In the last 30 odd years that I have been investing, I had my share of good fortune and misfortune. However, what’s important is the fact that I managed to secure my financial future and live today to talk about my strategy of investing in companies that ride the wave of change or bring about a paradigm shift.

Some of these companies have grown to be huge enterprises and have made their early investors, like me, over 10,000% or over since their inception. Some day, I will tell you about my other [early] investment in companies like Dell, Qualcomm, Microsoft, Cisco, Healthsouth [after the 2003 perfect storm] and most recently Microvision. And while Dell has had disappointing returns since the turn of the century, its business is still strong and investors have not even come close to losing everything.

Currently, I’m out of all the stocks except Microvision [Nasdaq: MVIS]. The past performers in my portfolio have served well. However, these companies like Intel, Dell, Qualcomm, Microsoft and Healthsouth are past their hyper growth phase and are now too big and are just slow earnings growth vehicles. No disrespect to these fine companies… it’s just that they don’t fit the “hyper growth” company model any more.

My only stock holding now, besides an options income portfolio, is Microvision. If you would like to find out why I consider Microvision to be the next 50,000% profit producer, then click on the link to the following blog posts and make sure to read all the related articles.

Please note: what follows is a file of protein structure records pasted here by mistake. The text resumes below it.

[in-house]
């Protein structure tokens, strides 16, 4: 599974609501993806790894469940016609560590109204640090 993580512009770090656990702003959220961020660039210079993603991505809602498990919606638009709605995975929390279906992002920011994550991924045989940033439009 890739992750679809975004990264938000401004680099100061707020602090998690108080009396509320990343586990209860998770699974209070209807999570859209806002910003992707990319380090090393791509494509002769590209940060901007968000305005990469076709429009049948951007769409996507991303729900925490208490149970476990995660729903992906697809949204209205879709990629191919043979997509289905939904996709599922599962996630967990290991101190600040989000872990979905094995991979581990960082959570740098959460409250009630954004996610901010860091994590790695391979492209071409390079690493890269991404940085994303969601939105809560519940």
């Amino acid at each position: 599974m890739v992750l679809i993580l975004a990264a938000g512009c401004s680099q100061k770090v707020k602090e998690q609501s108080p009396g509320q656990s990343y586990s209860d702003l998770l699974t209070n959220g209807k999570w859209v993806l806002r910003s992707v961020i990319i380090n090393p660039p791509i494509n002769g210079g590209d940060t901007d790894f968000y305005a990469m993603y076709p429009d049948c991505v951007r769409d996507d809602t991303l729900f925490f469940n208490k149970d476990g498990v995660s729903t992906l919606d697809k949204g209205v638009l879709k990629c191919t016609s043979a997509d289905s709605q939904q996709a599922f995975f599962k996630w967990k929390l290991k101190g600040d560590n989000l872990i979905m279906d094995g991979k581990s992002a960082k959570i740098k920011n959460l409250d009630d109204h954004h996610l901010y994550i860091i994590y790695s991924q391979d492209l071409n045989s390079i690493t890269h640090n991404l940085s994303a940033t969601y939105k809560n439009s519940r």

Access to this blog is free and author’s profile will tell you why he is taking this time and making an effort to reach out and share information that already exists in the Internet sphere…

http://mirro7.blogspot.com/2009_10_01_archive.html

http://mirro7.blogspot.com/2009/09/microvision-from-here-to-...

http://mirro7.blogspot.com/2009/09/yes-virginia-its-intel-in...

The least you can do, without causing further damage or raising an uproar from the investors community, is to gracefully re-tract the article.

I know, you will look foolish doing it… but then again you are used to it.

Warm regards,

Anant Goel
Investor Extraordinaire

http://www.wealthbyoptions.com/